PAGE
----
Economics @ ITT

Economic Growth

Posted in economics, macroeconomics by ittecon on June 21, 2010

Economic growth is a typical goal of mainstream economists. Not to sound overly Malthusian, but this video provides a counterpoint.

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Plagiarism and Citing Works

Posted in class materials by ittecon on June 17, 2010

All submitted papers that references other published work needs to cite that work. Presenting public works as your own is plagiarism. While emulation may be the most sincere form of flattery, it is improper not to give credit where credit is due. There are many resources that show how to cite various source formats. The ITT Virtual Library is another good source.

Why We’re Falling Into a Double-Dip Recession

Posted in economics, employment, macroeconomics, Policy Issues, progressive taxation by ittecon on June 4, 2010

Robert Reich (Why We’re Falling Into a Double-Dip Recession) provides a cogent analysis of the current employment situation. He is not calling a Double Dip recession quite yet, but I will be very surprised if we don’t experience one in the United States—and for all of the reasons he states. Moreover, according to This Time It’s Different (PDF), a typical recession results in an unemployment rate 7-ish points above per-recession averages. That should mean a rate of over 12 percent for a duration of 3 years. Of course, the trigger to this recession suggests that this is bigger than an average recession, so I’d expect the it to last longer (or double-dip) and the unemployment rate to increase.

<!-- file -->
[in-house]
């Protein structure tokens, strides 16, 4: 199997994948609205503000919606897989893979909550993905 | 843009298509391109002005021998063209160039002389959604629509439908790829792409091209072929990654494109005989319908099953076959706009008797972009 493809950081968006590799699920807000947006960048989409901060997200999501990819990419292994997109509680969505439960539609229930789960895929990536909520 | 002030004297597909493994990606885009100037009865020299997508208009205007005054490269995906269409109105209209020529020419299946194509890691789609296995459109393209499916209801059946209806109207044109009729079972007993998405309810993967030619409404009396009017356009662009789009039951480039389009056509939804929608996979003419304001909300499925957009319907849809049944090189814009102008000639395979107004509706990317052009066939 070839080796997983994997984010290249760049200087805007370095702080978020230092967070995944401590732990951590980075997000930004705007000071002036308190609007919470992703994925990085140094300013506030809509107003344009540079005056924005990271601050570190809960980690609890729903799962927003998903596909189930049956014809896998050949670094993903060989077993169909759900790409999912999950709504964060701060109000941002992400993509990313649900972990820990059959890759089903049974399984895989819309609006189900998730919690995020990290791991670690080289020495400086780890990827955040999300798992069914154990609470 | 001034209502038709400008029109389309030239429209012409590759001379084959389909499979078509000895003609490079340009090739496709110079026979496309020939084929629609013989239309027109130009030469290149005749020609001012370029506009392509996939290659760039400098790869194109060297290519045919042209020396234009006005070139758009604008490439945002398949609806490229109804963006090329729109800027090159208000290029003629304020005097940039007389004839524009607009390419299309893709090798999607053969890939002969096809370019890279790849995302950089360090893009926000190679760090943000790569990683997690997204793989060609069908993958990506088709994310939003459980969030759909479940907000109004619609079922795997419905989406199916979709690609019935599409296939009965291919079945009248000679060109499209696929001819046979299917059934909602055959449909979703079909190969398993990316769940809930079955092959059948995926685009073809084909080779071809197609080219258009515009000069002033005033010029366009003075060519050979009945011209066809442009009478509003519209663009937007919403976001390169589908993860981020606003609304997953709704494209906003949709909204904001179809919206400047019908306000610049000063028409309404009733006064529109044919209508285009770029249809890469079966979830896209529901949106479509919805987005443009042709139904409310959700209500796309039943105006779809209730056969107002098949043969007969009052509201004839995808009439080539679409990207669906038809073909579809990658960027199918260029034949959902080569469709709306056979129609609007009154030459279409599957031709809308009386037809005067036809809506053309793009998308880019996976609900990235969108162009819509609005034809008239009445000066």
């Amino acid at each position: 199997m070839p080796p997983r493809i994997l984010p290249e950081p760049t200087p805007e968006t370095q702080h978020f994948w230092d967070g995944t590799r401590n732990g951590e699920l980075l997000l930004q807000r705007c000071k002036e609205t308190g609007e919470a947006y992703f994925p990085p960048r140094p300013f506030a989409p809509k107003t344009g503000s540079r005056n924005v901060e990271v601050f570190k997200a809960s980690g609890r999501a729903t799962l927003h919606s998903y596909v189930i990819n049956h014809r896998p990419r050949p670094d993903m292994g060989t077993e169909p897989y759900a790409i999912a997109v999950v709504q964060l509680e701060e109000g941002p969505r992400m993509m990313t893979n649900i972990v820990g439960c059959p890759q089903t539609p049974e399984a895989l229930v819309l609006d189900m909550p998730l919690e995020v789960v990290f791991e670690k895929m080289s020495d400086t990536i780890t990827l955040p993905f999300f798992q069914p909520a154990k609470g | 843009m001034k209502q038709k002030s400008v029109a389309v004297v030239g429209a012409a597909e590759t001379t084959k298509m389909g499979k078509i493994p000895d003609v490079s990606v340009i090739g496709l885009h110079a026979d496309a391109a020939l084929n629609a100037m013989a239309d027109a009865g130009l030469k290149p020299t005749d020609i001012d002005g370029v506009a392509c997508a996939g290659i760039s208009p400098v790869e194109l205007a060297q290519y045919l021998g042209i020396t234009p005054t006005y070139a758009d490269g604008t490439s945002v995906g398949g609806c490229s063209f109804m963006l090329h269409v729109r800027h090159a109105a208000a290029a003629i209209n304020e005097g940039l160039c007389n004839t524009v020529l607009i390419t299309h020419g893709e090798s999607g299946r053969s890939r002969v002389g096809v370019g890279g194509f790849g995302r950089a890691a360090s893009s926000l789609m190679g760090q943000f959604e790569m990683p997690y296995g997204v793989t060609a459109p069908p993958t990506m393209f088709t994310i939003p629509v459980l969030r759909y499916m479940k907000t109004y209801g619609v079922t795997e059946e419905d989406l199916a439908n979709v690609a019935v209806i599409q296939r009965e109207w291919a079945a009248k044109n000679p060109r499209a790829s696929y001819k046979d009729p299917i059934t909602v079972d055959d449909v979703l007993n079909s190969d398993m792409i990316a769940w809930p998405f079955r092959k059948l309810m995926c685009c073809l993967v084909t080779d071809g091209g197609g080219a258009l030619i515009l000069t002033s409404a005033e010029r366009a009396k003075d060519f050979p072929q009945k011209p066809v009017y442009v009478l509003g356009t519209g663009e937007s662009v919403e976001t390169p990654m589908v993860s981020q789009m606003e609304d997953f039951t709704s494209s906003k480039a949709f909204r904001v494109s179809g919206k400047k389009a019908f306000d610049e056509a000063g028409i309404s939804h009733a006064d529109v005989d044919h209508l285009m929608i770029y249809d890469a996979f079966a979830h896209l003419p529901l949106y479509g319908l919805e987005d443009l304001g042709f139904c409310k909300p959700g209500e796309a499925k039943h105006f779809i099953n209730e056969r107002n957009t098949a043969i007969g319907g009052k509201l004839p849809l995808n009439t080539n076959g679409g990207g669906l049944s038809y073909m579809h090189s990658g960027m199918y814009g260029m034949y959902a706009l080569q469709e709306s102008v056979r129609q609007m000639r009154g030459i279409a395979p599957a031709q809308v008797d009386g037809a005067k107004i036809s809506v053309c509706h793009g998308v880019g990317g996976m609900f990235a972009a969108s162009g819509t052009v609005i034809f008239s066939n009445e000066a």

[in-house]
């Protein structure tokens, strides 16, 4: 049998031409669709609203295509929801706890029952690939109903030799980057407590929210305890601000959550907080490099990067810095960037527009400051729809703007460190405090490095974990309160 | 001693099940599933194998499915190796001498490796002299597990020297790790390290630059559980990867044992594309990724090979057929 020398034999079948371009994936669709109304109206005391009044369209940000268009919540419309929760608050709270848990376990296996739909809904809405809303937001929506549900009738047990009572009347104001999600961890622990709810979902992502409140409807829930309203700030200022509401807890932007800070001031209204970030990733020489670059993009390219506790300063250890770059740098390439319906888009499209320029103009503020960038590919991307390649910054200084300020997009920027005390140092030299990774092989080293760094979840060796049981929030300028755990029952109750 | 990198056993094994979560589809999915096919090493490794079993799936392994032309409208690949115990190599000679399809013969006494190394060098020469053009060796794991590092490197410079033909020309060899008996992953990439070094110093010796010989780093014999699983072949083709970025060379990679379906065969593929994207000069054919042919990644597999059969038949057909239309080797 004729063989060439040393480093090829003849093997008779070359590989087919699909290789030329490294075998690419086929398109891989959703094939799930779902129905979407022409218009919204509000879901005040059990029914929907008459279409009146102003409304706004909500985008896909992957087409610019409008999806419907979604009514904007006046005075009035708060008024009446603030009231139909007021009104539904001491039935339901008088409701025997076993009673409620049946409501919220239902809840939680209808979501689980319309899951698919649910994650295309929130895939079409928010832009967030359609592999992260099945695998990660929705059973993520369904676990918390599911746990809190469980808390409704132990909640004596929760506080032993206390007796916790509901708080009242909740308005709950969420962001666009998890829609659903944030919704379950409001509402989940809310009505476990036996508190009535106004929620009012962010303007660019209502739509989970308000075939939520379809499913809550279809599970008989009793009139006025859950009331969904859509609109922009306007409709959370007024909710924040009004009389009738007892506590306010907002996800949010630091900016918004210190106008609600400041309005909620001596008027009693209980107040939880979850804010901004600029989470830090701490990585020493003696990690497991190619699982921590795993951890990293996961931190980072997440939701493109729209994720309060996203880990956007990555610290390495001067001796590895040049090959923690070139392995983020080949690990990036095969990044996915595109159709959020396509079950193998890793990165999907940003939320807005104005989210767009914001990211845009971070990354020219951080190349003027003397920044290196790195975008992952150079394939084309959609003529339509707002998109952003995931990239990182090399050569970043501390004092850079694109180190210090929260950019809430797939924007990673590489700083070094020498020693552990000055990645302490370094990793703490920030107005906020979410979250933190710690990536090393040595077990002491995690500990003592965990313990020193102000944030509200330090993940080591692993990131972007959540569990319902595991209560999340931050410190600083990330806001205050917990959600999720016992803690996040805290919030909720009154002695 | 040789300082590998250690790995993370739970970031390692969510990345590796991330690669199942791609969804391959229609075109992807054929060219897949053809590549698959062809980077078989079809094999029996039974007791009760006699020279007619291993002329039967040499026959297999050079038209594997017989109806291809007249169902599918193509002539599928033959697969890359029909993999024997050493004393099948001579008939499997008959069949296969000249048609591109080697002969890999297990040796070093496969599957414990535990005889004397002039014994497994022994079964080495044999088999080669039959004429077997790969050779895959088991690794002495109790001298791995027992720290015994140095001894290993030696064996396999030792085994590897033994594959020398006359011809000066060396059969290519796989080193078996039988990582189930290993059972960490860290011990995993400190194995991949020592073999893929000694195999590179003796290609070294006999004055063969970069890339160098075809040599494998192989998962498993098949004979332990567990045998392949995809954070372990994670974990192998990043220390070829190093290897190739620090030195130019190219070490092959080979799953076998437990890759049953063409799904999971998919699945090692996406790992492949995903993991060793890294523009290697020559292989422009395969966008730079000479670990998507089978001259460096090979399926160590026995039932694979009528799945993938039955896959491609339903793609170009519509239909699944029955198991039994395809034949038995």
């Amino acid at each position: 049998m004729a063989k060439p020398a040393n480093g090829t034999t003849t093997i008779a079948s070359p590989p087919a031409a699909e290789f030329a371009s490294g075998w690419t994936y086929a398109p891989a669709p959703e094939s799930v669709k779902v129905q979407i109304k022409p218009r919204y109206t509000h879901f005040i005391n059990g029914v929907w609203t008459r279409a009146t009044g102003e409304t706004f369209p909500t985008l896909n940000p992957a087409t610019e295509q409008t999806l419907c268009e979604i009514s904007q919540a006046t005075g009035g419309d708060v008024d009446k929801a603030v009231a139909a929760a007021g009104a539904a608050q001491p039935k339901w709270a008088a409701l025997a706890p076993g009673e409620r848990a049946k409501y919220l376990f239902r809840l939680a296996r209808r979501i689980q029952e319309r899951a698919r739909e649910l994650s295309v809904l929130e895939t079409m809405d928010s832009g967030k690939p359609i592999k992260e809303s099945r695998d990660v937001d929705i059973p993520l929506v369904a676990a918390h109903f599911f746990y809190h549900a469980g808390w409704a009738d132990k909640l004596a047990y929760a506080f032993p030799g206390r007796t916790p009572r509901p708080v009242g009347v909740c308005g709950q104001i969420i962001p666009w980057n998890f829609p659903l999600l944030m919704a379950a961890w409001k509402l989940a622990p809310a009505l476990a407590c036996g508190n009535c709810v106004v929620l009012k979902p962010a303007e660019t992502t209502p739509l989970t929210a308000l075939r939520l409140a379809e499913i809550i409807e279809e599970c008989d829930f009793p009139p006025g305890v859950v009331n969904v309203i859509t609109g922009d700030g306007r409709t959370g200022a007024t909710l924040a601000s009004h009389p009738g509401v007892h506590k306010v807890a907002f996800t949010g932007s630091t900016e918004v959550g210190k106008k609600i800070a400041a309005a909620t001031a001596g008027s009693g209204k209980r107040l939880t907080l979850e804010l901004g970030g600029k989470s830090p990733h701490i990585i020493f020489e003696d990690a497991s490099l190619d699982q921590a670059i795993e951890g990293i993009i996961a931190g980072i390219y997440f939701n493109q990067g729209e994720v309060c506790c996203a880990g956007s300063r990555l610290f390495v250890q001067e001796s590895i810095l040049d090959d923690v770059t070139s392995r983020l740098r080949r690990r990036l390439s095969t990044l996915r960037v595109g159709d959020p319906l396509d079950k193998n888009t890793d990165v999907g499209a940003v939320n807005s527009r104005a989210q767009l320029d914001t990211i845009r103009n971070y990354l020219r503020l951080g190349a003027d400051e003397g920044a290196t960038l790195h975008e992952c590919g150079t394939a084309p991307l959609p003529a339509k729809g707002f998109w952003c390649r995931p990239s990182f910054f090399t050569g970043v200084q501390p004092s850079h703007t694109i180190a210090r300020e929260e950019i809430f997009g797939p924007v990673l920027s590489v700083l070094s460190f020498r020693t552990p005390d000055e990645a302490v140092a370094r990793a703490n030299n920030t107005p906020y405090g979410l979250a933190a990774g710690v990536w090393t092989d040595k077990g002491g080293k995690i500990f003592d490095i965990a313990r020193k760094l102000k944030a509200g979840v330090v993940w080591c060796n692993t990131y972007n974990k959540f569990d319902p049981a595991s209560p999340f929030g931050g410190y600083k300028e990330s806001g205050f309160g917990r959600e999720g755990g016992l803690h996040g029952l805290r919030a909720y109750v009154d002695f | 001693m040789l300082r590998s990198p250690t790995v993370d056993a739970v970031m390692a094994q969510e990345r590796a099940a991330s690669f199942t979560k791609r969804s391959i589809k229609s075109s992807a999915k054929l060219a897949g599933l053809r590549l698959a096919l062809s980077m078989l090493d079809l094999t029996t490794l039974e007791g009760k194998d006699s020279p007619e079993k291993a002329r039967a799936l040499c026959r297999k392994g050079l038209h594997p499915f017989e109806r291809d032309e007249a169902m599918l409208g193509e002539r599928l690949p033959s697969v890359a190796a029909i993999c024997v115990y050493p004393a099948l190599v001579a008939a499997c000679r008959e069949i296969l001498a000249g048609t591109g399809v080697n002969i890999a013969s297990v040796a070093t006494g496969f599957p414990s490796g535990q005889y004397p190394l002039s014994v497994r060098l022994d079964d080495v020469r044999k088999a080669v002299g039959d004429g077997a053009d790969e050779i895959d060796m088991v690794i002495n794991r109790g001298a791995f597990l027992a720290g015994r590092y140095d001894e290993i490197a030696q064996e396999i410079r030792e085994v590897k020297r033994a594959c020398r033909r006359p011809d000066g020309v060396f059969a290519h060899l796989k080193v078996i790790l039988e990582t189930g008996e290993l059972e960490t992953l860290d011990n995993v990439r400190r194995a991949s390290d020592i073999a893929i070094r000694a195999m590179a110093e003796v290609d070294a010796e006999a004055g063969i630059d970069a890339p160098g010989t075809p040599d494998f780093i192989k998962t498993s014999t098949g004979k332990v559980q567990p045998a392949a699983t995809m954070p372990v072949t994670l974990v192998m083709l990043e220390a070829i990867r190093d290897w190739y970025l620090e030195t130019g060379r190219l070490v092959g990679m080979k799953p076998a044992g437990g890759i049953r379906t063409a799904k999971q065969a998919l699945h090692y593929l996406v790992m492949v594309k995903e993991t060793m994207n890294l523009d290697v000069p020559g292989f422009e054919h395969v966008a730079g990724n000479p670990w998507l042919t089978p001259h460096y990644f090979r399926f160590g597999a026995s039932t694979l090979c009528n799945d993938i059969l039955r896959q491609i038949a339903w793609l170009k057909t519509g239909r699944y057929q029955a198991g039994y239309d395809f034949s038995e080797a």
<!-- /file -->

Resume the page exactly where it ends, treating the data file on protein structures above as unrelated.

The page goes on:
As Reich points out, the primary reason it isn’t as bad as it could be is due to good old-fashion fiscal policy. He does a good job of pointing out the distinction between a Keynesian variety short-term stimulus from the long-term debt accrued by the supply-siders of the past 30-odd years. If we don’t get a handle on this, we may end up experiencing a lost decade much like Japan in the 1990s.